slim attractive dreadlocked babe with a fun sticky-out bellybutton, likes rabbit fur
forward this email to ten friends
each of those friends must forward to ten friends
maybe one of those friends of friends of friends will be one of my friends
if this email ends up in my inbox within a week I wont slit the bitches throat
can you afford not to send this on to ten friends?
So starts Richard Jay Parker’s first novel, Stop Me.
Leo Sharpe has received this and similar such emails from the supposed Vacation Killer in his inbox and has ignored them as spam. Only after each email a young woman’s jaw bone is sent to the local police force. Then Laura, his recently married wife, fails to return from the bathroom in their local pub. No amount of searching can locate her and a few hours later an email referring to her is sent out into the ether. Laura’s employers put up a ransom of 50,000 pounds for their son to then disappear and his jaw bone to be sent to the police. But Laura has disappeared without a trace. Initially a prime suspect in her abduction, Leo’s life slowly unravels, losing his job, becoming addicted to sleeping tablets, and retreating into a loner, communicating via the internet with the man who claims to be the Vacation Killer but who the police have dismissed as a crank. At the bottom of a pit of despair he decides he needs to discover what happened to Laura, to find out if she’s still alive, and he sets off to confront his demons.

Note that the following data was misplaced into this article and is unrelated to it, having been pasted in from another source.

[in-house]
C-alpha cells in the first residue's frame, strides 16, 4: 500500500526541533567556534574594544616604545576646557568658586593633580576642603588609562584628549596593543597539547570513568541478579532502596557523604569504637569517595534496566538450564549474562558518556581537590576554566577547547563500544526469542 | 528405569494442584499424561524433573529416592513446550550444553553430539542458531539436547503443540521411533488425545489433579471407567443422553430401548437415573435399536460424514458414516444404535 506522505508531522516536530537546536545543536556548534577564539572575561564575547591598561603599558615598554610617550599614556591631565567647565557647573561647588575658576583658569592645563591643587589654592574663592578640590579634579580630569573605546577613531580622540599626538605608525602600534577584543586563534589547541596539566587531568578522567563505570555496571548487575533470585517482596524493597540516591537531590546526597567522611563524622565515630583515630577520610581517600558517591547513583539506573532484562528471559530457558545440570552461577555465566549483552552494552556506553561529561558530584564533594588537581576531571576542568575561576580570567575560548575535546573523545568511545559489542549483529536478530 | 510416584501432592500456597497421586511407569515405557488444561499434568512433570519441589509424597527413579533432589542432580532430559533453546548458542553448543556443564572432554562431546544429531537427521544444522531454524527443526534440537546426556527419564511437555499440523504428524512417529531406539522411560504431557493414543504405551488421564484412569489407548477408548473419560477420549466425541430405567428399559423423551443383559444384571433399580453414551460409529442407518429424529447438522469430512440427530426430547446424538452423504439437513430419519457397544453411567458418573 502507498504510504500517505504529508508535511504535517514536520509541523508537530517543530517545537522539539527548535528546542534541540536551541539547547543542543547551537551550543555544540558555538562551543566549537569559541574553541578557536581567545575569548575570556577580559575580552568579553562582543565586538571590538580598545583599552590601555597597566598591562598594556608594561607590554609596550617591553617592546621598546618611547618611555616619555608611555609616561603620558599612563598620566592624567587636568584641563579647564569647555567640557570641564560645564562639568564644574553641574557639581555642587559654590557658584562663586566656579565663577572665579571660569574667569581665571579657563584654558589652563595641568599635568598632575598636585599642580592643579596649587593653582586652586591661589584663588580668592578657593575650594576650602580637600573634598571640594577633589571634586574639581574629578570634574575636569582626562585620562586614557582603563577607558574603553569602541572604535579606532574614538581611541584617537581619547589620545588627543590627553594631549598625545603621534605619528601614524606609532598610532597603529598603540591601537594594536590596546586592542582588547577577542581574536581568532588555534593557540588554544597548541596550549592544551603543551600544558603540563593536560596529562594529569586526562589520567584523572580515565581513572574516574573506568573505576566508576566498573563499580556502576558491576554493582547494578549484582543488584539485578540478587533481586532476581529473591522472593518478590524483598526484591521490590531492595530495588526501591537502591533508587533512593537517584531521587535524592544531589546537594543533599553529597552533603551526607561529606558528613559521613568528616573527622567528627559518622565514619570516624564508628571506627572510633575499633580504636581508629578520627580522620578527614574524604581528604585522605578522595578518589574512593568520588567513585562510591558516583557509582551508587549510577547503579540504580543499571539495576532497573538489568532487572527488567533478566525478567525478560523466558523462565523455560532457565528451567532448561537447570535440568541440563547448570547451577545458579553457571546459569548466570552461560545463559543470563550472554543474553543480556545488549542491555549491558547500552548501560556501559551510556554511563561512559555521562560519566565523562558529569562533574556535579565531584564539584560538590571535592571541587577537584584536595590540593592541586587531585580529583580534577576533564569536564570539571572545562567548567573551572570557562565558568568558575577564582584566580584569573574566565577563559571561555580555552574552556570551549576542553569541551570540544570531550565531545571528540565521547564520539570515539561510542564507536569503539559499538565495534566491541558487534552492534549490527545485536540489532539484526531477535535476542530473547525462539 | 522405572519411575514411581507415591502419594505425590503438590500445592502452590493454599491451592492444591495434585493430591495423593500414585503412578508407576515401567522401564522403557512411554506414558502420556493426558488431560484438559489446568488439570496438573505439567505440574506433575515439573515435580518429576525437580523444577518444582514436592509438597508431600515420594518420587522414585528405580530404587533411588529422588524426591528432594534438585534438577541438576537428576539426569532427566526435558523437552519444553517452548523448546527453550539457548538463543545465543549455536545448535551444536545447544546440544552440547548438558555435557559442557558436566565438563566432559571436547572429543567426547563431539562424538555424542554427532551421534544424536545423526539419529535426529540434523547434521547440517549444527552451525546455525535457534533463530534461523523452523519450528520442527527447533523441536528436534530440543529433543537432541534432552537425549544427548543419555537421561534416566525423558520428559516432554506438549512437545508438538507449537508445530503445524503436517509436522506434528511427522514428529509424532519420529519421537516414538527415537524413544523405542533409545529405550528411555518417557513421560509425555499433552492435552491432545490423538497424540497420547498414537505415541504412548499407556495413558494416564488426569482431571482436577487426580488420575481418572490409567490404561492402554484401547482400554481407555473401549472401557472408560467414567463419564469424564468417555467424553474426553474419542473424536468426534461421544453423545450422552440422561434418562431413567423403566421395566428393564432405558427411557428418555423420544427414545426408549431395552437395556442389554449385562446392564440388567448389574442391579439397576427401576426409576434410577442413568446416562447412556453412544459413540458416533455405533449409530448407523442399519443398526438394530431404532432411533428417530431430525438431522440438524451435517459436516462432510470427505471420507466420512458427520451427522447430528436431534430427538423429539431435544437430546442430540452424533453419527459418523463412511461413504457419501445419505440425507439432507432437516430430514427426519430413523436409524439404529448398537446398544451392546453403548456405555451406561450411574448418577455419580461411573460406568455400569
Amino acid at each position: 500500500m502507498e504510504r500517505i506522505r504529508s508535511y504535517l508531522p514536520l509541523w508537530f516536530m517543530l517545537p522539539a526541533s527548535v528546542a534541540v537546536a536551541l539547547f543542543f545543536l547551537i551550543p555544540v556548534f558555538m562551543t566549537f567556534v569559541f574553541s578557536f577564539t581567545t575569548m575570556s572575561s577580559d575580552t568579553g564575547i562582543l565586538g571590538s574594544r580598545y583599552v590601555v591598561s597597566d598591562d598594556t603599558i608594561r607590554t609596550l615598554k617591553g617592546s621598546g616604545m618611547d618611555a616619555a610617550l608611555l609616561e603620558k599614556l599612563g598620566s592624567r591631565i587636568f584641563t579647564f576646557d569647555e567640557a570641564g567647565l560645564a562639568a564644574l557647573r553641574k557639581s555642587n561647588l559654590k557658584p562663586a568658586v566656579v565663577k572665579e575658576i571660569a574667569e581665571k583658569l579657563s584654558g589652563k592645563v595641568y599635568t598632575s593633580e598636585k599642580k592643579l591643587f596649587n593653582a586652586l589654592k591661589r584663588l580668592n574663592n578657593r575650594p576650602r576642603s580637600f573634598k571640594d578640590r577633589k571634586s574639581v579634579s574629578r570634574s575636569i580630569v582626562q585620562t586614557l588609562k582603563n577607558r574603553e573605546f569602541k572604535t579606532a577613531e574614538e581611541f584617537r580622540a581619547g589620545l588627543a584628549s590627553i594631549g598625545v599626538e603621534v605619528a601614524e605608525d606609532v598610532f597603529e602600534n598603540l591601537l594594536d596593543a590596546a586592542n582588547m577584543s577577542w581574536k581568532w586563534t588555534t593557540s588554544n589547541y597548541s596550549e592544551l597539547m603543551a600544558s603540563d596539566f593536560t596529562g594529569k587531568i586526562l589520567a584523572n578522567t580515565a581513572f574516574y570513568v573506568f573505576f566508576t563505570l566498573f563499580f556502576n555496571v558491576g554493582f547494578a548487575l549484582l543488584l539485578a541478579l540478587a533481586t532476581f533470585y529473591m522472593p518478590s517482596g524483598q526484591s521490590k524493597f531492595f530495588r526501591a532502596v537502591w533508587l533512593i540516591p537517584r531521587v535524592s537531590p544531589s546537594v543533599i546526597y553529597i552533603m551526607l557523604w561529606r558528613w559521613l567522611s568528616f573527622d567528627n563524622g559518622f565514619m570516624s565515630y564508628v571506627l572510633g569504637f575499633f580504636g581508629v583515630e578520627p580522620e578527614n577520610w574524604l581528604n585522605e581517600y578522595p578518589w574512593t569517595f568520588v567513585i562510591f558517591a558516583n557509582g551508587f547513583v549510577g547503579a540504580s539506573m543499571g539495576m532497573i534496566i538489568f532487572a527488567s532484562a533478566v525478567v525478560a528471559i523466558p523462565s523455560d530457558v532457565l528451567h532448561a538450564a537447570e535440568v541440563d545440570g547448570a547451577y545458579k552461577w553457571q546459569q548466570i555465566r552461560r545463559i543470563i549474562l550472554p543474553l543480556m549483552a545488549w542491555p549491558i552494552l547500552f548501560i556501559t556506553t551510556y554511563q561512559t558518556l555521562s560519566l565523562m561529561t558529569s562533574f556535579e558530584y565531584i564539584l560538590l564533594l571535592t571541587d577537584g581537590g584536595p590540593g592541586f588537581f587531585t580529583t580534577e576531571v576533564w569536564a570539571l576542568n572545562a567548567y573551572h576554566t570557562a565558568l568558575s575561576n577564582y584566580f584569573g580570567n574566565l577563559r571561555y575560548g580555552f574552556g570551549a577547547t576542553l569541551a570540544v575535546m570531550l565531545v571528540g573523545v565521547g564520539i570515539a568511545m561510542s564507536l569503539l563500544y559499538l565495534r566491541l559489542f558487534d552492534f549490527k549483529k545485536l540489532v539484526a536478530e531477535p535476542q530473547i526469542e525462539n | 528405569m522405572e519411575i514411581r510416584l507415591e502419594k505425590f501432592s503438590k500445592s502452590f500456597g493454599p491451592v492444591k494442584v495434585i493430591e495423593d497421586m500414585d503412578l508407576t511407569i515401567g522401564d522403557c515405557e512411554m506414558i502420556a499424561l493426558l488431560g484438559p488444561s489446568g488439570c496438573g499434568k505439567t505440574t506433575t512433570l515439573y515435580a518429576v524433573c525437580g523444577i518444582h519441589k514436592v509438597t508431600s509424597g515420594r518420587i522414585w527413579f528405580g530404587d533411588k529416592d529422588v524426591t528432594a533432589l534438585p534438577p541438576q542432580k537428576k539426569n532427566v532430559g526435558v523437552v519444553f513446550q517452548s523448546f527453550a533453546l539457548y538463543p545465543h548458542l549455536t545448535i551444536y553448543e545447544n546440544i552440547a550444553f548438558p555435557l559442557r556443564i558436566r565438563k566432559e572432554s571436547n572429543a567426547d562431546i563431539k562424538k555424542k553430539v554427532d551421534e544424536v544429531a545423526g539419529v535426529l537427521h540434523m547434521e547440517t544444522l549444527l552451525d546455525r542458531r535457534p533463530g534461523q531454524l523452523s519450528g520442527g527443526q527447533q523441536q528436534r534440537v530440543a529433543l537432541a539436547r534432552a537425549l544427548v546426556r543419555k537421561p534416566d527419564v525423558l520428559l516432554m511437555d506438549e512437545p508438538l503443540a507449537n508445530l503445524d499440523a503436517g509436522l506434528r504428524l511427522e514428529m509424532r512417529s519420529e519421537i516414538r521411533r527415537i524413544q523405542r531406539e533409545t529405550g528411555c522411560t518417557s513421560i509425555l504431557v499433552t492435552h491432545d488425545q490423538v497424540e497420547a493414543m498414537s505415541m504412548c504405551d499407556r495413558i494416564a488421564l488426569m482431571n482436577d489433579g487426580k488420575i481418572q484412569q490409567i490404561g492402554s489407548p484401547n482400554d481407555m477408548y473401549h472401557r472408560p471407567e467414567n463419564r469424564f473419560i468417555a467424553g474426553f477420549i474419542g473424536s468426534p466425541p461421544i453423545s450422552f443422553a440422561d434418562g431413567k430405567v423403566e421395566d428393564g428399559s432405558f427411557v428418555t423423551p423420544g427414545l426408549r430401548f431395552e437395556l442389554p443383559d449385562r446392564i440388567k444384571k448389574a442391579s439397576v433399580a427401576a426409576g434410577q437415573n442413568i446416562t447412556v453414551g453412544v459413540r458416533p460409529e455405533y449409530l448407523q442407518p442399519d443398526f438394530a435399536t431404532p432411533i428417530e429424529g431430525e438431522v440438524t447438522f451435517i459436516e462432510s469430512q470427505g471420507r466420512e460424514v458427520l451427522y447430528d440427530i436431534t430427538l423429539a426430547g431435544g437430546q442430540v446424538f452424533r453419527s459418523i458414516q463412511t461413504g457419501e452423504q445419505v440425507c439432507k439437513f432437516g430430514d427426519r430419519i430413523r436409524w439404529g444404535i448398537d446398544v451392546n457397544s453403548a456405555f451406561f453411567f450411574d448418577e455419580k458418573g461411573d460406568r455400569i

Stop Me is relatively straightforward story, simply but competently told. This is both its strength and its weakness. The strength is it's a relatively easy read, well structured and paced, and adequately plotted. In some ways it felt like a one-off television drama fleshed out into a novel. The weakness is that story-telling lacks any real prose and for me, at least, it didn’t incite any deeper thinking about the nature of people and society, particularly about disappearances and abduction. The story essentially focuses on Leo and is quite reflexive, exploring his thoughts and how he comes to terms with his wife’s disappearance and his journey to discover her fate. This psychological exploration I found was mostly surface with only minor glimpses of any real emotional depth. I think my own ambivalence to Leo is that he’s essentially a weak character and I found it hard to warm to his task because the reader is never introduced to Laura. It's quite difficult to care about the fate of someone who’s a blank slate. I don’t usually comment on the cover, but it does little for me and especially the orange and red text, nor does the title. I think I would have gone for 'The Vacation Killer', but I appreciate that’s a subjective choice.
Overall, a competent enough first novel that has small screen potential.